New York City Ballet
'Ballo della Regina','Klavier', 'Union Jack'
by Carol Herron
March 2, 2006 -- Opera House, John F. Kennedy Center for the Performing Arts, Washington, D.C.
The evening opened with George Balanchine's "Ballo della Regina," a pretty piece to music by Verdi. Megan Fairchild danced with energy and spirit. Her partner, Benjamin Millepied, was less effective in his spirit. Not exactly dull, but not nearly brilliant either. The corps looked poorly rehearsed, out of line frequently and out of sync occasionally.
The reason I attended this particular performance was to see the new Christopher Wheeldon piece "Klavier," set to music by Beethoven’s “Adagio Sostenuto” from Hammerklavier Piano Sonata in B-flat Major, Op. 106. Though other reviewers have questioned the use of this adagio based on its being too fragmentary, I thought it worked well standing alone. It set a tone of smoldering romantic passions.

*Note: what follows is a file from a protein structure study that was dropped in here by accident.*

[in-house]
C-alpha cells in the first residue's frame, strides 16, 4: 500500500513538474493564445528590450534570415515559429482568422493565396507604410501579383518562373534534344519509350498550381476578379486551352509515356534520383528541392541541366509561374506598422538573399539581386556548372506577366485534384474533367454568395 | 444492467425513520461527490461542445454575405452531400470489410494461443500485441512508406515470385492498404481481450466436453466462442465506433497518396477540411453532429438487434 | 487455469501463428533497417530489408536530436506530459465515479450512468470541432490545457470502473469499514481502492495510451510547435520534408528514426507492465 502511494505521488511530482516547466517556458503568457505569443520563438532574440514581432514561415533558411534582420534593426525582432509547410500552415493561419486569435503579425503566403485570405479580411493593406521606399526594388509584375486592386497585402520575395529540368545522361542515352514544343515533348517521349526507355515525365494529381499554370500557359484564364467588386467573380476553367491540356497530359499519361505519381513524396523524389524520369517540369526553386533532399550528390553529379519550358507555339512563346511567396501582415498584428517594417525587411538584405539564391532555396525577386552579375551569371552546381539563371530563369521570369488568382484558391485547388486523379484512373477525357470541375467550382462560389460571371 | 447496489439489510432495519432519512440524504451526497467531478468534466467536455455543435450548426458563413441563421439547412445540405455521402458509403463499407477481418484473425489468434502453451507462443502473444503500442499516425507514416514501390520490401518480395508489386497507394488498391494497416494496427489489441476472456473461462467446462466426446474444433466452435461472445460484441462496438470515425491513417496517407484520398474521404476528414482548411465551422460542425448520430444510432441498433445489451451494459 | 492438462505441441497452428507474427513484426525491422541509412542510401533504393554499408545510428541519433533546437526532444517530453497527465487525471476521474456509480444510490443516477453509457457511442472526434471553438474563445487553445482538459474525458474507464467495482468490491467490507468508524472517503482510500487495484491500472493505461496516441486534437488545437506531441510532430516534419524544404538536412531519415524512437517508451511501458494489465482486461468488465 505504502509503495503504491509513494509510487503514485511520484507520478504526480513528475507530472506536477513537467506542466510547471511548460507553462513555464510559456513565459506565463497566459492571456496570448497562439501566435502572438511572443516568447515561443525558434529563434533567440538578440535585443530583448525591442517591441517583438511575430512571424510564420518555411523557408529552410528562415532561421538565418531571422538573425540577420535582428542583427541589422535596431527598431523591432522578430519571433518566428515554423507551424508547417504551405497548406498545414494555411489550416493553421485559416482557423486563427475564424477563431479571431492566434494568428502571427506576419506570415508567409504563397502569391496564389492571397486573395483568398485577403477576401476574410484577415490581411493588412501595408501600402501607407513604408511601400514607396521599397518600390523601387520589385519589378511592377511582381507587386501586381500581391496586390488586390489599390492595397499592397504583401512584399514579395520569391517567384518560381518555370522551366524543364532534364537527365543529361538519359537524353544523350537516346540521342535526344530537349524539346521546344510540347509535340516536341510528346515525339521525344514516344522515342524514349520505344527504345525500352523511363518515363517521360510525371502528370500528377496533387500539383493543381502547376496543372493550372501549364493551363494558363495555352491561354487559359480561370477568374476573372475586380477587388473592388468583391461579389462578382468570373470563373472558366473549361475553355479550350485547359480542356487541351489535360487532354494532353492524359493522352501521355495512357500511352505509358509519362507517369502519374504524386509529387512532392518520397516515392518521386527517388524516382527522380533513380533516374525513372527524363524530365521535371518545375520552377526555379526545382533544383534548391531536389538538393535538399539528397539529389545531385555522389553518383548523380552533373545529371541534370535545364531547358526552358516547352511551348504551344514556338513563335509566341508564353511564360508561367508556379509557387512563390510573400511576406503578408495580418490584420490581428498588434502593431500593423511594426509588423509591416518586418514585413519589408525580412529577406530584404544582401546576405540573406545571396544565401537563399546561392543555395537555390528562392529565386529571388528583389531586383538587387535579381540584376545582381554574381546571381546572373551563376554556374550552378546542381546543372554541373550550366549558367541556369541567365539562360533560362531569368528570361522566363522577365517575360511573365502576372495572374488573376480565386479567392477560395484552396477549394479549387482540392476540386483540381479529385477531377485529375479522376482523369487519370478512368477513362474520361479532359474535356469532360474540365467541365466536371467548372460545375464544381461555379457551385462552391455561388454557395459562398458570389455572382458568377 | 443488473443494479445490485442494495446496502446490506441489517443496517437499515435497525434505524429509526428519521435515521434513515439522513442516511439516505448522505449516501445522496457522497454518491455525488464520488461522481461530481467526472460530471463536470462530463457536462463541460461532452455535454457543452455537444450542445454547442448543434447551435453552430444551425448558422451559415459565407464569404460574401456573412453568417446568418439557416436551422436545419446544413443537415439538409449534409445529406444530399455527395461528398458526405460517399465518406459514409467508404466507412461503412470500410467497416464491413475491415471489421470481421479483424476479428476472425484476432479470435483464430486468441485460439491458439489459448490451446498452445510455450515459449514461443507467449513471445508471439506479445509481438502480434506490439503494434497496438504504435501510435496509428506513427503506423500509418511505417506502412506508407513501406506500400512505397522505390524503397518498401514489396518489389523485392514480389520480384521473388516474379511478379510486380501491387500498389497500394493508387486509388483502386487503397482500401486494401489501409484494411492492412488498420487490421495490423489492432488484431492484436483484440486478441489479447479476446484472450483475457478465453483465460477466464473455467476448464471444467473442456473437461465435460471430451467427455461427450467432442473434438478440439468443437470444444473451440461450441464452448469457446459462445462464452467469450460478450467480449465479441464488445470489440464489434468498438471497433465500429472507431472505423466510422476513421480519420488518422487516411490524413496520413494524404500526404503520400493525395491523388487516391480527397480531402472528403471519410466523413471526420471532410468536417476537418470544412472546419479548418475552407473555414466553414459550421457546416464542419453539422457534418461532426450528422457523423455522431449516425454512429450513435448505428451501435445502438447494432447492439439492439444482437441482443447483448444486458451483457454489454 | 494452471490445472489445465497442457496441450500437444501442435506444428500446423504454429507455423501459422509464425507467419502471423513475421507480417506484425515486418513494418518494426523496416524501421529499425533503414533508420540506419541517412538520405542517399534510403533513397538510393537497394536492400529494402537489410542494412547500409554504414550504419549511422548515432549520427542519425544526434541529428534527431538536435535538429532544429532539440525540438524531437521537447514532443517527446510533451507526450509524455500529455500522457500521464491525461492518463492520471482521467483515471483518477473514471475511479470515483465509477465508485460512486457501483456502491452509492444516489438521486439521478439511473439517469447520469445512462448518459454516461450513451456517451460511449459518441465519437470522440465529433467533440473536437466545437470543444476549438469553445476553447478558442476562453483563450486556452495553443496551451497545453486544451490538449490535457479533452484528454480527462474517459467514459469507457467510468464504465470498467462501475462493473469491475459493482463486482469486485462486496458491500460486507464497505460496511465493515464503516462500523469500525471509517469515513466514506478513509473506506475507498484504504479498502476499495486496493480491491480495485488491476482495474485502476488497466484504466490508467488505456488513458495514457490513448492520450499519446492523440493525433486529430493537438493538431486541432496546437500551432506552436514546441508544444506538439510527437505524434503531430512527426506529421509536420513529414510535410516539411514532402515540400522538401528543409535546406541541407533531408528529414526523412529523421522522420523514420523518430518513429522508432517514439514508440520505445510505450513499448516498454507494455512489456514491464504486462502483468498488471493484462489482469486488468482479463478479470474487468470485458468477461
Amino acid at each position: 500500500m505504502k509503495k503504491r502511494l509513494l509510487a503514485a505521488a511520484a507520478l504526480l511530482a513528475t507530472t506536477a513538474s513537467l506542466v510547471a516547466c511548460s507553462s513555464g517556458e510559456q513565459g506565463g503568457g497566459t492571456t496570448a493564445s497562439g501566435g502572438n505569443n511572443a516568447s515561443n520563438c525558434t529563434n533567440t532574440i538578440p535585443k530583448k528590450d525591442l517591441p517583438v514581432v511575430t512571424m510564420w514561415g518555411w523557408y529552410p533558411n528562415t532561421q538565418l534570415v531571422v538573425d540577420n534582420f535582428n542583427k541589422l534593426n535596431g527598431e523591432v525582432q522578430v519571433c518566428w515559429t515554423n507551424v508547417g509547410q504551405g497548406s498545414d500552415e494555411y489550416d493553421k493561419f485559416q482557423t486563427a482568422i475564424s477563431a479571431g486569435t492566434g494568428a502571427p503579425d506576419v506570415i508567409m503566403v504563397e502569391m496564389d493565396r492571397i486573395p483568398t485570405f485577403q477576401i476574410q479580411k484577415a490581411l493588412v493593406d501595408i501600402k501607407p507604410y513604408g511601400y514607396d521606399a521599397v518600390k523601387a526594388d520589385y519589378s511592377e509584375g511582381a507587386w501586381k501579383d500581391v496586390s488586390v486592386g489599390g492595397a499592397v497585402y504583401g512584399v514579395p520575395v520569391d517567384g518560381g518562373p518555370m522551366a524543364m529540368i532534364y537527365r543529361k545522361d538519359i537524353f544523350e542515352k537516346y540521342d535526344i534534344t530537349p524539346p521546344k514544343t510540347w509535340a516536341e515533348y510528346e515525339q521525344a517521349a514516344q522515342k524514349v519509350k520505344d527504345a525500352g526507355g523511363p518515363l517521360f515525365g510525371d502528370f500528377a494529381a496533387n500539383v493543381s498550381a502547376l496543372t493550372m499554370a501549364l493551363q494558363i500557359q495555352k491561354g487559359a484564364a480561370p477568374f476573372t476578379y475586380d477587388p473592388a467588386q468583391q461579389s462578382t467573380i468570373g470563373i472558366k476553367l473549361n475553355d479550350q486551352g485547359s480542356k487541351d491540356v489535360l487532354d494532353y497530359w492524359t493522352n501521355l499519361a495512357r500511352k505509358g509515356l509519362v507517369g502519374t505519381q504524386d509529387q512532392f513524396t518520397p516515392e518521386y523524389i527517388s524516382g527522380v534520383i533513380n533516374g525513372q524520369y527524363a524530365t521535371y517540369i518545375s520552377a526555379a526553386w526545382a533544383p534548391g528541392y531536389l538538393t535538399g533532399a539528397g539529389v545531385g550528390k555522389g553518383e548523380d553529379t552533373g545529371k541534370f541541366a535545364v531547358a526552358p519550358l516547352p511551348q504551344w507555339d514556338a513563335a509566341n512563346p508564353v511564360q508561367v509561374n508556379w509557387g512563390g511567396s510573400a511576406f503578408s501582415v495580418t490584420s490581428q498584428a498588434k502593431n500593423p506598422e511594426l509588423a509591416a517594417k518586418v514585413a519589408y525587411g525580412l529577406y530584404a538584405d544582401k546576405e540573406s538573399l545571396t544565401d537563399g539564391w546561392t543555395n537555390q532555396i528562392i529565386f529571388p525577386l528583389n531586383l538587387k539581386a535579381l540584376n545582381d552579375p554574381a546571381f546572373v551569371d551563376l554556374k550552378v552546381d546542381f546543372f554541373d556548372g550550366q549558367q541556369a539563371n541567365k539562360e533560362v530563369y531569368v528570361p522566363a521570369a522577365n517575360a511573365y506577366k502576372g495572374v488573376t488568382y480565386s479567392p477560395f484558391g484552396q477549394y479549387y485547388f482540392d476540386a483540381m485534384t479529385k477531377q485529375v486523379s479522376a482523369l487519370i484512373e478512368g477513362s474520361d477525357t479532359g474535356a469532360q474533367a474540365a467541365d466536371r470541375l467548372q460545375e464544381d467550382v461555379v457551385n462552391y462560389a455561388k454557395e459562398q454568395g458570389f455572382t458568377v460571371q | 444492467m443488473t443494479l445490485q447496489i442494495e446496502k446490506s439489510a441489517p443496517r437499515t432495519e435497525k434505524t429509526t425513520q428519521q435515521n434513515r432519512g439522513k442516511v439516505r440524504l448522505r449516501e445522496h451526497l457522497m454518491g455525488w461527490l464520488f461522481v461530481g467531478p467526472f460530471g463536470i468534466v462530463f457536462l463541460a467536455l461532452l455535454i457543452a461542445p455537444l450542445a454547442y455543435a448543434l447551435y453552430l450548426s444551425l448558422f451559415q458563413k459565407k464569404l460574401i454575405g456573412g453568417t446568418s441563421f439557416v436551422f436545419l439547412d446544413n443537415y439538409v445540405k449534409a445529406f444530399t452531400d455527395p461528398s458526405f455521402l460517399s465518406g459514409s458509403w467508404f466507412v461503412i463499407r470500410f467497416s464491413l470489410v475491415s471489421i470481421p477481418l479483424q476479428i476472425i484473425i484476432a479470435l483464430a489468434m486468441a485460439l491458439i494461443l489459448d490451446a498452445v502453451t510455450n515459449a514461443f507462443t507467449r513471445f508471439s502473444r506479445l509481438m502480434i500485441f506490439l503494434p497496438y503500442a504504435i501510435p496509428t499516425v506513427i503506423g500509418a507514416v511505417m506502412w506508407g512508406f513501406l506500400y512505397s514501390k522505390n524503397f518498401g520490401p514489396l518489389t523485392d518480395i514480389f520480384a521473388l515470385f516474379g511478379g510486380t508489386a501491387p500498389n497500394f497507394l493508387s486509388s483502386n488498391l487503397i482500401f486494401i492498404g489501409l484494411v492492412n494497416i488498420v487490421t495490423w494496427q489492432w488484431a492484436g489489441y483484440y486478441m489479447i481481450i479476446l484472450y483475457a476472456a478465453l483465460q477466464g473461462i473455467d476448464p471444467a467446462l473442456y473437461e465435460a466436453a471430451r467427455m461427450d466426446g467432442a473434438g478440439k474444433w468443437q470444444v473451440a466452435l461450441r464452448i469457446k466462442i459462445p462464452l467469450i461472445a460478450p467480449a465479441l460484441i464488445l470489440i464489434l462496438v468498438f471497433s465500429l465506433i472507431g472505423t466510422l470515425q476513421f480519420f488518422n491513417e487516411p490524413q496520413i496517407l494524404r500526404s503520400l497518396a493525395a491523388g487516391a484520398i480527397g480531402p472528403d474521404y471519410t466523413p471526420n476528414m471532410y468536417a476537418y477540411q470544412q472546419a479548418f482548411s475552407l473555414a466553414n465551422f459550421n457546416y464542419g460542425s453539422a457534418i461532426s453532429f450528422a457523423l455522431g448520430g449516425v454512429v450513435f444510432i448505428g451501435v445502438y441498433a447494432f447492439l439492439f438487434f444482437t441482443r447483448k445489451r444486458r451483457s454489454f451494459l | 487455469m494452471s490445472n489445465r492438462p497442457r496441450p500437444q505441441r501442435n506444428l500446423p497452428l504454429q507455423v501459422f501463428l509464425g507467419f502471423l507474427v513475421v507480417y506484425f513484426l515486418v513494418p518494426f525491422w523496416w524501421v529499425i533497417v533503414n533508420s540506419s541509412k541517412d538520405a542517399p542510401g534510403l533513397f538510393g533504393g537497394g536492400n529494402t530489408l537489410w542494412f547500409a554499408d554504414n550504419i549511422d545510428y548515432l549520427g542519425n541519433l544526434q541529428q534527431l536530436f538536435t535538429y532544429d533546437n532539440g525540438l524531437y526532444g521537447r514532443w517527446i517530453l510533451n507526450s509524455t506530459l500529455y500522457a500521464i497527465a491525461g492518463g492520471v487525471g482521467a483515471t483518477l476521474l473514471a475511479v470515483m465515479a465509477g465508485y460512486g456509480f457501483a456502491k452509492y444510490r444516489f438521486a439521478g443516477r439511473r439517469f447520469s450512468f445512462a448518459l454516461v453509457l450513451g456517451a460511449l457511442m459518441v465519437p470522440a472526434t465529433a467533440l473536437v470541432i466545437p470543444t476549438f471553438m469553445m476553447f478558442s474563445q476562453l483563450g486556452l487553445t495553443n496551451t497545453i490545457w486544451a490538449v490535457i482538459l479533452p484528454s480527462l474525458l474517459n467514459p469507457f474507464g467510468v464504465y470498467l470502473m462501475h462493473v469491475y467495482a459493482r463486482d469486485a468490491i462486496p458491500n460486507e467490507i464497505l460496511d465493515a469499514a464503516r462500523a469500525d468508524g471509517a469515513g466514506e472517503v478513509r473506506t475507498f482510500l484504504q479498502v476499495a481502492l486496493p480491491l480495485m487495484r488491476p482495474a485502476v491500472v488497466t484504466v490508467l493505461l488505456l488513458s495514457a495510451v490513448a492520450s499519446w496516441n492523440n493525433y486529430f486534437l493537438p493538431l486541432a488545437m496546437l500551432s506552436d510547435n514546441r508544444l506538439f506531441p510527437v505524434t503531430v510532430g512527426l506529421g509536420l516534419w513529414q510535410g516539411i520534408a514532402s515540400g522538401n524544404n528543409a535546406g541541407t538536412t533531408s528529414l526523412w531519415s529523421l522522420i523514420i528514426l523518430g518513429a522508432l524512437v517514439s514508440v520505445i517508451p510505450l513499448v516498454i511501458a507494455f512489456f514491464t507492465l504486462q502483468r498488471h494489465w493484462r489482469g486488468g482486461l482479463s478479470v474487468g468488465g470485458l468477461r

The choreography, as usual for Wheeldon, was fluid and lyrical, but overall I was not enthralled. An interesting piece, but it did not live up to the drama and passion of the music. Miranda Weese danced beautifully, with competent partnering by Albert Evans. Wendy Whelan, however, did not look nearly as good. Perhaps she is slightly injured? She held neither her legs nor arms as high or as long as the dance requires. There were some “sliding” steps, especially when both pairs danced together, that evoked interest. I also liked the way the choreography was at times synchronized and other times in sequence. Wheeldon's asymmetrical but balanced patterns were also noteworthy. Overall, nice, but a bit disappointing. I was expecting much more.
The final dance on the evening's program was Balanchine's "Union Jack," a fun piece, but ruined in places by some extremely poor work by the corps. In Celtic dancing, one of the features is the very still shoulders and arms, while the legs work rapidly. At one point, the female corps reminded me of Matthew Bourne's cygnets, arms flapping erratically.
Damian Woetzel was the standout, especially in the Royal Navy section, where his dancing was wonderfully light, clean and joyful. The corps, both men and women, danced better in the Navy section.
Nilas Martin and Jenifer Ringer were fun as the Pearly King and Queen.
The Kennedy Center Opera House Orchestra was conducted by David Briskin.
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